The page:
I’ve been wanting to write about the cost of adoption for some time now, but it kept feeling a little tacky to discuss. Yet, cost is still an important part of the process because it is expensive.
I ran across this chart today and thought it might help break down some of the financial details a little bit.
These adoption fees go to the social worker, adoption agency, advertising, attorney, court, and any expenses the birth mother may have. They add up quickly, so you may want to enquire about what pieces you can do yourself to save money. You should also tell your adoption agency your budget.
I have heard of friends and families hosting a “baby shower” where everyone contributes money to help fund the cost of an adoption. I have also heard of loans and grants, however I was never successful in finding any.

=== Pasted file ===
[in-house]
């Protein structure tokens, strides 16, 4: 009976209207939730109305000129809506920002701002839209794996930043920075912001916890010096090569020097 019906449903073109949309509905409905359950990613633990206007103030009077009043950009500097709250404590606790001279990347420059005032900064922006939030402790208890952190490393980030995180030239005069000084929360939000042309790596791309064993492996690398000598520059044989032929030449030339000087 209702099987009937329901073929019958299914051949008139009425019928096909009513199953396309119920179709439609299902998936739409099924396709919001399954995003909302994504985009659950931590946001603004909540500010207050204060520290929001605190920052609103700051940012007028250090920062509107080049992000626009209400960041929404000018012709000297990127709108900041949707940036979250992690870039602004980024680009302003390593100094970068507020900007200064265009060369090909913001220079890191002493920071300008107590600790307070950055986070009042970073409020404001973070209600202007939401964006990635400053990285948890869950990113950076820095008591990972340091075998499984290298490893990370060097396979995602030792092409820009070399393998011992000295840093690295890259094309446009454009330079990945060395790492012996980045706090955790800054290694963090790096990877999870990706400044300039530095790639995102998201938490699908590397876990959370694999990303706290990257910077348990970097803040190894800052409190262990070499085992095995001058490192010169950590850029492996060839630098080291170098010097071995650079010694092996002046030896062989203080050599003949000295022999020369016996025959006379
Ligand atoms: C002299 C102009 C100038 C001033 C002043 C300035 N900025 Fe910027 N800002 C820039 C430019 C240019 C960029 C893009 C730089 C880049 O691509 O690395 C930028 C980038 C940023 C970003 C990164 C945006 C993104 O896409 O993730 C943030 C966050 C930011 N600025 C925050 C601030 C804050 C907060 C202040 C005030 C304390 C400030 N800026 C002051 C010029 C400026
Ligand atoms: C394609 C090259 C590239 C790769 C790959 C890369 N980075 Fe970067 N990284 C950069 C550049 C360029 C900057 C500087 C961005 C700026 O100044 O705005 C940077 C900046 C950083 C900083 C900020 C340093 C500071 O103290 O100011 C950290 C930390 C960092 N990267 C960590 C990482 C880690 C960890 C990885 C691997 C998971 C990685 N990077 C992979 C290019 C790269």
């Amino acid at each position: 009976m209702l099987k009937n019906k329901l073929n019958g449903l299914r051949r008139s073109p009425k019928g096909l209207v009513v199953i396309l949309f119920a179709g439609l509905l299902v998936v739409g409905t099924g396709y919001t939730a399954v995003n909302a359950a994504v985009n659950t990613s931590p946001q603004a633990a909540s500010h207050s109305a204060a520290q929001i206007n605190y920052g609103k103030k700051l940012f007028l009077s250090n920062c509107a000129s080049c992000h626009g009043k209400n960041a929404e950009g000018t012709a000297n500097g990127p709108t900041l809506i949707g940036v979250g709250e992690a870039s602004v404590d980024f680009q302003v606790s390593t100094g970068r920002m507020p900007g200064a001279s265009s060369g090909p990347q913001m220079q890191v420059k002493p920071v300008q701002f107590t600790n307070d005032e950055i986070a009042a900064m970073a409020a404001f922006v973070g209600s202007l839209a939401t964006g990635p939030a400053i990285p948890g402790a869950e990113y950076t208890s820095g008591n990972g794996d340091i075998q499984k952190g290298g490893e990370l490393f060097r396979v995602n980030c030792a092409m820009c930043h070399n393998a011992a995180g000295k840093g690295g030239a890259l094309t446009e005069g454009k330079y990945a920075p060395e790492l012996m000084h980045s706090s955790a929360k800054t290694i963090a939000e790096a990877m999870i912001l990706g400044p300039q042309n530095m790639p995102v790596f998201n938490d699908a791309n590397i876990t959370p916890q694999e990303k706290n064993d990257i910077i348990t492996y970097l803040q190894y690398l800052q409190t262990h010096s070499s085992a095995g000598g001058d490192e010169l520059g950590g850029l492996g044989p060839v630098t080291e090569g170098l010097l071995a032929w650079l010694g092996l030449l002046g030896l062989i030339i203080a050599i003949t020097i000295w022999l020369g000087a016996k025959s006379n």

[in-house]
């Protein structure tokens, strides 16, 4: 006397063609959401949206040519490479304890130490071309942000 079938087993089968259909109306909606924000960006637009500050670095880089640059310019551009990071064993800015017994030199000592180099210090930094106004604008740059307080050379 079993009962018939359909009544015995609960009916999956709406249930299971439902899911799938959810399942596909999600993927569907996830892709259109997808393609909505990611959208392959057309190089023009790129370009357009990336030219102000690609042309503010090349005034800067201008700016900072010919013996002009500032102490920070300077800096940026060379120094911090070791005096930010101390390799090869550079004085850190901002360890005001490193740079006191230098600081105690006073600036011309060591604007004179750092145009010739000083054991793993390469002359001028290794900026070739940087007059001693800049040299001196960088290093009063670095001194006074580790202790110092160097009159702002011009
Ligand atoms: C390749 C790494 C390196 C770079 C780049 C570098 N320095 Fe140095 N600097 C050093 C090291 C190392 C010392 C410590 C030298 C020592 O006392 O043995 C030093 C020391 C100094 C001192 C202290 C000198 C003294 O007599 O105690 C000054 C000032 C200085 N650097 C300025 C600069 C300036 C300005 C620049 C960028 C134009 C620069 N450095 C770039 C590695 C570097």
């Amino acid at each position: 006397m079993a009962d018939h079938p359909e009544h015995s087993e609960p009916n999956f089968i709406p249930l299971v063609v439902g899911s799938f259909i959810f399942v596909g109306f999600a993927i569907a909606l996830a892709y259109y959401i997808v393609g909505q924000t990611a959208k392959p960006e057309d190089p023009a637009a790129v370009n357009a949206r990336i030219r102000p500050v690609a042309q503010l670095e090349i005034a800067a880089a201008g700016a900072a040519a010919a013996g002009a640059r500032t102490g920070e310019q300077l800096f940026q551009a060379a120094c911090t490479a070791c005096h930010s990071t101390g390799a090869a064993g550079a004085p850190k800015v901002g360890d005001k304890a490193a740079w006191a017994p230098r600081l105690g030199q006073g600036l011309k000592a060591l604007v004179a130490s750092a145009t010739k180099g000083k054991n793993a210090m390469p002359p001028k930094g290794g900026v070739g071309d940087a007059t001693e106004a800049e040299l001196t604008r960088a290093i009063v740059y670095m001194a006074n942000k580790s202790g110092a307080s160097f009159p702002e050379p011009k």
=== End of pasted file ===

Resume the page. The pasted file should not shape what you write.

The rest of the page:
Saving up enough money to pay for an adoption is very difficult, particularly if you’ve just paid for infertility treatments. Hopefully this chart will help you find the best path for your family.
If you have it in your heart to adopt, do not let the cost scare you. There are definitely possibilities on the lower end of the price range. Remember, these fees go to the people facilitating the adoption. They do not pay for your baby so a more expensive adoption does not mean a “better” baby.
Lots of love,
7/17/14 – Update from a reader:
There is also a refundable tax credit available toward qualified adoption expenses that people may be able to qualify for – it was up to $12,970 last tax year.
(I totally forgot about the tax credit when I wrote this post. The credit is income based and your accountant should be able to help you figure out how much credit you qualify for.)